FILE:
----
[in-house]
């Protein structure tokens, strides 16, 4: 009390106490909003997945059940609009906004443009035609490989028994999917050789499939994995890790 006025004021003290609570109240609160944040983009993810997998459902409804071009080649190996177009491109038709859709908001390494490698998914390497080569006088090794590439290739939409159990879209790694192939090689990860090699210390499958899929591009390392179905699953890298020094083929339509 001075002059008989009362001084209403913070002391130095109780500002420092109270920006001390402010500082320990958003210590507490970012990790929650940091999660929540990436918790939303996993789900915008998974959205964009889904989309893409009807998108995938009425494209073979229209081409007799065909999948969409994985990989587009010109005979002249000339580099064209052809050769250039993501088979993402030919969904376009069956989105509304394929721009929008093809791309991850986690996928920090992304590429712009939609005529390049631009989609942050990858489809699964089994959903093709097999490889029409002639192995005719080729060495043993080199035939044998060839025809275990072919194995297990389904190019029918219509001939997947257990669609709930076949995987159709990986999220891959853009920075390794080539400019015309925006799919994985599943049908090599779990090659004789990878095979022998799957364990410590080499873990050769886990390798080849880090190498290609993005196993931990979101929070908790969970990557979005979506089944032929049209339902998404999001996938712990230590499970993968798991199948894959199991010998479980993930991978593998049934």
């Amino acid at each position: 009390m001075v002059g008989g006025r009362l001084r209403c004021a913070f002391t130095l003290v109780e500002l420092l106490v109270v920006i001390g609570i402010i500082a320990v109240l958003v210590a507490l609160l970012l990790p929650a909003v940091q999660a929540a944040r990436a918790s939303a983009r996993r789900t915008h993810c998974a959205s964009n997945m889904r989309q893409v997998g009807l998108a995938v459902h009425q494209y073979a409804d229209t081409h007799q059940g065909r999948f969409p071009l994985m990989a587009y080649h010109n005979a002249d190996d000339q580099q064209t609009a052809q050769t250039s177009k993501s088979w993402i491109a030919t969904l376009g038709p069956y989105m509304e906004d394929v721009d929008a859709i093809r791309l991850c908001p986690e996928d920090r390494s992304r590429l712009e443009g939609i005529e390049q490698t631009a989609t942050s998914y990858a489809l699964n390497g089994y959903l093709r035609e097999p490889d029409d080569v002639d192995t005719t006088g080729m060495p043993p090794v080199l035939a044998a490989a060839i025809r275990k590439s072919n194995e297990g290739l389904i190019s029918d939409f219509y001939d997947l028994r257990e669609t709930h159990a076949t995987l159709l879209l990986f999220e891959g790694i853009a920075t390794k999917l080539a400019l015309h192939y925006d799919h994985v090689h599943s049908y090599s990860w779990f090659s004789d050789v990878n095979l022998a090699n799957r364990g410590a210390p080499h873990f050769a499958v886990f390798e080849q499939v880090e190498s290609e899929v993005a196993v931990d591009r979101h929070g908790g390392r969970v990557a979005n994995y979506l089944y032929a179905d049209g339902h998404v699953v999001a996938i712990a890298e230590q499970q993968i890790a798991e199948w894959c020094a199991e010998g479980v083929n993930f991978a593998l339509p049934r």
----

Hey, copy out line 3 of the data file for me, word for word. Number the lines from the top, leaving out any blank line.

């Amino acid at each position: 009390m001075v002059g008989g006025r009362l001084r209403c004021a913070f002391t130095l003290v109780e500002l420092l106490v109270v920006i001390g609570i402010i500082a320990v109240l958003v210590a507490l609160l970012l990790p929650a909003v940091q999660a929540a944040r990436a918790s939303a983009r996993r789900t915008h993810c998974a959205s964009n997945m889904r989309q893409v997998g009807l998108a995938v459902h009425q494209y073979a409804d229209t081409h007799q059940g065909r999948f969409p071009l994985m990989a587009y080649h010109n005979a002249d190996d000339q580099q064209t609009a052809q050769t250039s177009k993501s088979w993402i491109a030919t969904l376009g038709p069956y989105m509304e906004d394929v721009d929008a859709i093809r791309l991850c908001p986690e996928d920090r390494s992304r590429l712009e443009g939609i005529e390049q490698t631009a989609t942050s998914y990858a489809l699964n390497g089994y959903l093709r035609e097999p490889d029409d080569v002639d192995t005719t006088g080729m060495p043993p090794v080199l035939a044998a490989a060839i025809r275990k590439s072919n194995e297990g290739l389904i190019s029918d939409f219509y001939d997947l028994r257990e669609t709930h159990a076949t995987l159709l879209l990986f999220e891959g790694i853009a920075t390794k999917l080539a400019l015309h192939y925006d799919h994985v090689h599943s049908y090599s990860w779990f090659s004789d050789v990878n095979l022998a090699n799957r364990g410590a210390p080499h873990f050769a499958v886990f390798e080849q499939v880090e190498s290609e899929v993005a196993v931990d591009r979101h929070g908790g390392r969970v990557a979005n994995y979506l089944y032929a179905d049209g339902h998404v699953v999001a996938i712990a890298e230590q499970q993968i890790a798991e199948w894959c020094a199991e010998g479980v083929n993930f991978a593998l339509p049934r």